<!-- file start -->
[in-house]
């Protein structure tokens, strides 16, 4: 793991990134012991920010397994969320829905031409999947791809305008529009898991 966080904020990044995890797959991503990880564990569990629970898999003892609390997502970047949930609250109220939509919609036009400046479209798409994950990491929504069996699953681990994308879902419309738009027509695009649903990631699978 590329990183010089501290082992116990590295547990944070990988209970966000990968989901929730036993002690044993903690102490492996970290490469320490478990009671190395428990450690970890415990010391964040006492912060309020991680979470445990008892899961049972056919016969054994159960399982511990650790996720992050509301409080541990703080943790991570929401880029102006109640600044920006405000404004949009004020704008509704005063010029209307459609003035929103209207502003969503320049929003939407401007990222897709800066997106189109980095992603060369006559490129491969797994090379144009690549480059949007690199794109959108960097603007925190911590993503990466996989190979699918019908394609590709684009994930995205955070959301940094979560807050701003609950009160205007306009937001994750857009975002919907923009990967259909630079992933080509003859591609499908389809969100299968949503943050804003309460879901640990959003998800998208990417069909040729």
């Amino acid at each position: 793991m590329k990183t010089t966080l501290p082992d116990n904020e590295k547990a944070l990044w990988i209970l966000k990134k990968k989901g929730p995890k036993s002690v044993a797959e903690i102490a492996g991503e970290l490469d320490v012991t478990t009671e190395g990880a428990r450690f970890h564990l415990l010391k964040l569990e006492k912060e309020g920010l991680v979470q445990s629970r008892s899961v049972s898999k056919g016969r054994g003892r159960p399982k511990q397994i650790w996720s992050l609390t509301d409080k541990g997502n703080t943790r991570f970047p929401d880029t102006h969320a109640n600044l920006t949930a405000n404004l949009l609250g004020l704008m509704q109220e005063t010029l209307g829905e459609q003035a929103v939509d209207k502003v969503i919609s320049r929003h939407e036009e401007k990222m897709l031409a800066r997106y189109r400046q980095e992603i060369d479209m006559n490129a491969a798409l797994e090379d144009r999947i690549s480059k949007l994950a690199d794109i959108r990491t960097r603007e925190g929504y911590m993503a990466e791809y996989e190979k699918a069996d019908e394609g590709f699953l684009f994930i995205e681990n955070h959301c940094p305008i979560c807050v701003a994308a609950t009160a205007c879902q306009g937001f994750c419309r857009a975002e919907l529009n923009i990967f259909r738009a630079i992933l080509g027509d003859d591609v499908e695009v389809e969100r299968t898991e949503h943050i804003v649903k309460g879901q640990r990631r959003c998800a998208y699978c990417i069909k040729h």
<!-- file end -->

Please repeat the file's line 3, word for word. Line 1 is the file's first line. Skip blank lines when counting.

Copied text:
């Amino acid at each position: 793991m590329k990183t010089t966080l501290p082992d116990n904020e590295k547990a944070l990044w990988i209970l966000k990134k990968k989901g929730p995890k036993s002690v044993a797959e903690i102490a492996g991503e970290l490469d320490v012991t478990t009671e190395g990880a428990r450690f970890h564990l415990l010391k964040l569990e006492k912060e309020g920010l991680v979470q445990s629970r008892s899961v049972s898999k056919g016969r054994g003892r159960p399982k511990q397994i650790w996720s992050l609390t509301d409080k541990g997502n703080t943790r991570f970047p929401d880029t102006h969320a109640n600044l920006t949930a405000n404004l949009l609250g004020l704008m509704q109220e005063t010029l209307g829905e459609q003035a929103v939509d209207k502003v969503i919609s320049r929003h939407e036009e401007k990222m897709l031409a800066r997106y189109r400046q980095e992603i060369d479209m006559n490129a491969a798409l797994e090379d144009r999947i690549s480059k949007l994950a690199d794109i959108r990491t960097r603007e925190g929504y911590m993503a990466e791809y996989e190979k699918a069996d019908e394609g590709f699953l684009f994930i995205e681990n955070h959301c940094p305008i979560c807050v701003a994308a609950t009160a205007c879902q306009g937001f994750c419309r857009a975002e919907l529009n923009i990967f259909r738009a630079i992933l080509g027509d003859d591609v499908e695009v389809e969100r299968t898991e949503h943050i804003v649903k309460g879901q640990r990631r959003c998800a998208y699978c990417i069909k040729h």